A New Diet Tool?

For those of us addicted to the buzz, the benefits of a good old cup of coffee are nothing new. But a recent study indicates that unroasted, or "green," coffee beans might do more than just help us start the day and stay awake: They may also help some people lose weight.

Raw, unroasted coffee beans contain a substance called chlorogenic acid (CGA), which can be extracted from the bean and sold as a supplement. According to research published in 2012, investigators in Bangalore, India followed 16 healthy overweight adults in a 22-week study, randomly assigning subjects to receive either a low (750 mg) or high dose (1050 mg) CGA extract, or a placebo for a period of six weeks, followed by a two-week washout period, before the next treatment period began. All participants were counseled about diet and exercise at their initial interview, and then were examined during subsequent visits, where they were asked about how well they'd complied with their diets.

The results showed that participants taking either the high or the lose dose CGA supplement—but not the placebo—reduced their weight, body mass index, (BMI, a measure of body fat based on height and weight) and body fat percentage.

What is it about green coffee beans that lead to weight loss? The exact mechanisms are unknown. It might be that the extract inhibits lipase (fat) or sugar absorption, or affects metabolism. Or it might be that green coffee beans decrease appetite, making people consume less food. Of course, it might also be that people who participate in weight loss studies are more careful about what they eat and how much they exercise!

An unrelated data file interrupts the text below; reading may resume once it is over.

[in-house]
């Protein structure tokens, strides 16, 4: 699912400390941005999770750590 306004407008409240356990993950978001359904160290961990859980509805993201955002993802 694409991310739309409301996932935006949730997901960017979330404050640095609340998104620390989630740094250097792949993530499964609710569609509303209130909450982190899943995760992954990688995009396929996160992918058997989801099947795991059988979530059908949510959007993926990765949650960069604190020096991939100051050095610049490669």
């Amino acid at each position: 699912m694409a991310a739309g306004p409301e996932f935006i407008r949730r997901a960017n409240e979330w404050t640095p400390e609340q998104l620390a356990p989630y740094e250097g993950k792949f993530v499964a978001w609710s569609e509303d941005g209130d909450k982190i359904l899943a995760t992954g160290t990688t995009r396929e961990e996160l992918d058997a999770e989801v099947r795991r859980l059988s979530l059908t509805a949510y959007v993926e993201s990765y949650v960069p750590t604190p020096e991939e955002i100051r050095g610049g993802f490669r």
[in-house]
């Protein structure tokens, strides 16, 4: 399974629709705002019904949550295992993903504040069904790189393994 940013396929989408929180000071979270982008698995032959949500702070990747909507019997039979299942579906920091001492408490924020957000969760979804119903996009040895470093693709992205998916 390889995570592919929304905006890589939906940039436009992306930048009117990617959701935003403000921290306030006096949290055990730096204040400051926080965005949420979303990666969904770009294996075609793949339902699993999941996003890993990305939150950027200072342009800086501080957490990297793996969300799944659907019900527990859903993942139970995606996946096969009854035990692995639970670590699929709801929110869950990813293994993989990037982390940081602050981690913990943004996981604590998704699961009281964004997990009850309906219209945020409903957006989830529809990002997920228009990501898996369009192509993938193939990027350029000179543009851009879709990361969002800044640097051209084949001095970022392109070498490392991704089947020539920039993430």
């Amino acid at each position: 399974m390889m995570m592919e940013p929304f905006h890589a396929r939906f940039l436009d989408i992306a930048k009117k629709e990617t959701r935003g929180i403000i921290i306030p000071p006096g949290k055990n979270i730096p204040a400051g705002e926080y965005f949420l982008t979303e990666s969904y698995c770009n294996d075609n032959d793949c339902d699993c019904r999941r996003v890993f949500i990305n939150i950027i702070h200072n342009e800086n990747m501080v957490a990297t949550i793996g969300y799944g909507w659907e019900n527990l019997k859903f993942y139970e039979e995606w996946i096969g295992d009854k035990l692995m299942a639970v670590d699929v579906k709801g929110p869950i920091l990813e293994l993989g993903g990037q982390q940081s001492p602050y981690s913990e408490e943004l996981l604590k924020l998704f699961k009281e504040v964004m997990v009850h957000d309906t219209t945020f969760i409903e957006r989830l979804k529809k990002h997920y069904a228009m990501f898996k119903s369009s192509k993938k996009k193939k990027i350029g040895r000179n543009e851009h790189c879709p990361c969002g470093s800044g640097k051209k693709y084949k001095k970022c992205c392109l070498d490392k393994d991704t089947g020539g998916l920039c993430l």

What You Need to Know

Could coffee or CGA supplements help you lose weight? Many athletes find that a cup of joe perks up their performance, and many regular coffee drinkers say java dials down their appetites, at least temporarily. Some people say it's been effective in helping them lose weight, but they'll also tell you they watched their diet and increased their exercise. While most healthy people suffer no adverse effects from coffee (other than a case of the jitters and a little insomnia), it's important to let your doctor know if you intend to use CGA or caffeine supplements to lose weight.

Dennis Bley, DO, reviewed this article.



Joe A. Vinson, Bryan R. Burnham, and Mysore V. Nagendran. "Randomized, Double-Blind, Placebo-Controlled, Linear Dose, Crossover Study to Evaluate the Efficacy and Safety of a Green Coffee Bean Extract in Overweight Subjects." Diabetes Metab Syndr Obes 2012;5: 21-27. Published online 2012 January 18. doi:  10.2147/DMSO.S27665.